Is it malpractice when your lawyer won’t call you back?

 In Legal Malpractice, Serious Personal Injury & Wrongful Death
Is your lawyer always putting you into voicemail? Or forwarding you to his paralegal? Refusing to communicate could lead to malpractice.

Is your lawyer always putting you into voicemail? Or forwarding you to his paralegal?

Most people never have more than one personal injury case. So, they don’t really know what is acceptable behavior for a law firm. Or, what a lawyer is supposed to do for them in the representation. This can lead to lots of problems not being addressed until it’s too late and a malpractice claim arises.

Failure to communicate could be malpractice

Many times, when a client calls the lawyer’s office, a paralegal or secretary says they’re not available. Or maybe the client has never spoken to the lawyer, and only spoken with a paralegal. Forgetting from the unauthorized practice of law issue, a lawyer has a duty to communicate. See Rule 1.4 of the Georgia Rules of Professional Conduct. Does this mean that the lawyer can’t use paralegals to communicate with the client? Of course not. But the relationship is an attorney-client relationship, not a paralegal-client relationship.

Sometimes, paralegals make mistakes. They could be new, or inexperienced, or maybe just had a bad day. It happens to lawyers, too, of course. But if a paralegal makes a mistake and isn’t aware of it, the lawyer might not know of their obligation to tell their client.  This is a big problem. Why? Because by the time the lawyer is aware of it, they may not be able to recover the damage and save the case. Their failure to communicate could lead to malpractice.

Beware the paralegal-driven practice

It is tempting for lawyers to use paralegals to handle matters of all types, and primarily work as a reviewer. Under the Georgia Rules of Professional Conduct, a lawyer has supervisory responsibility over all employees in their firm, including paralegals. When an office has lots of paralegals, it’s often impossible for the lawyer to keep up. The lawyer is tempted to give the paralegals autonomy with running, and resolving, the cases. And they’re usually not aware of the professional obligations of the lawyer to the clients. (Ask any paralegal the last time they read the Georgia Rules of Professional Conduct, if you’d like to see proof.)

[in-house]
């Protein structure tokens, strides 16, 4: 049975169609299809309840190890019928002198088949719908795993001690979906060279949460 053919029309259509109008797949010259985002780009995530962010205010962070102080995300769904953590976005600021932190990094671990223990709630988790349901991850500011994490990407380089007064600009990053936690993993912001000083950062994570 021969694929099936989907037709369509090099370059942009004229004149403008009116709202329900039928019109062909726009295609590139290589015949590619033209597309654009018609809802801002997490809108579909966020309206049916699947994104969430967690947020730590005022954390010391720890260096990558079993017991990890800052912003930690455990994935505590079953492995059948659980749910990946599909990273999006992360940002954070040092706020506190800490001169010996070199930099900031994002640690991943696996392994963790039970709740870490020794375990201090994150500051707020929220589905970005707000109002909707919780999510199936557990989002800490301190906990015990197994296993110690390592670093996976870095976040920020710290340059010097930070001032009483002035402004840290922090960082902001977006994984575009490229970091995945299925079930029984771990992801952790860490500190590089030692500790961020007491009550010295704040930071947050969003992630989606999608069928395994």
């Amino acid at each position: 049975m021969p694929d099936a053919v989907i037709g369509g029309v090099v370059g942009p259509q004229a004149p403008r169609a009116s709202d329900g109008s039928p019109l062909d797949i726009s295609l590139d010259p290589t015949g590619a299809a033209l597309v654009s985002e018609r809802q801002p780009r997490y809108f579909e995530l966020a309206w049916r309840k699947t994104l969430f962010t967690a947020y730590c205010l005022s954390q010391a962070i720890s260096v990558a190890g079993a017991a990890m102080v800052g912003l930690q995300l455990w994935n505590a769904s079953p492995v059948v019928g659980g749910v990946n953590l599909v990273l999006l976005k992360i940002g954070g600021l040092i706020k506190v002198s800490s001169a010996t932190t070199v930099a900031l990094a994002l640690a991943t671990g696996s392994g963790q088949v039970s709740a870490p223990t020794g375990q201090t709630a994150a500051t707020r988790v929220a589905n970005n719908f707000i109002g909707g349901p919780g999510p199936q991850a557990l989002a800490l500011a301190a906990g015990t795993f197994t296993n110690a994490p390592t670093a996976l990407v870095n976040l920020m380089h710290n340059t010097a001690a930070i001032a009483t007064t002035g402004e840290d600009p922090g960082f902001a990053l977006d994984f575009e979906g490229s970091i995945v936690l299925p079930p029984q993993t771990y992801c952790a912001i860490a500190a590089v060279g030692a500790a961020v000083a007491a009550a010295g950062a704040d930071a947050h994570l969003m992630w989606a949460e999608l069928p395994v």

The paralegal-driven practice can also be quite profitable. That’s why it’s so tempting. Lawyers who fall into the trap may even “write-off” client complaints and bar grievances as a cost of business. That’s fine, but that’s not much comfort for you and your case.

How to protect yourself—and your case

For any legal matter, you should meet with, and know, your lawyer. If you’ve never met your lawyer face-to-face, ask for a meeting. If they won’t make time for you, get another lawyer. The last thing that you want is to have to deal with a malpractice case.

But if your case has been damaged by a paralegal, or your lawyer won’t call you back, give us a call to discuss. We’re here to help.

 

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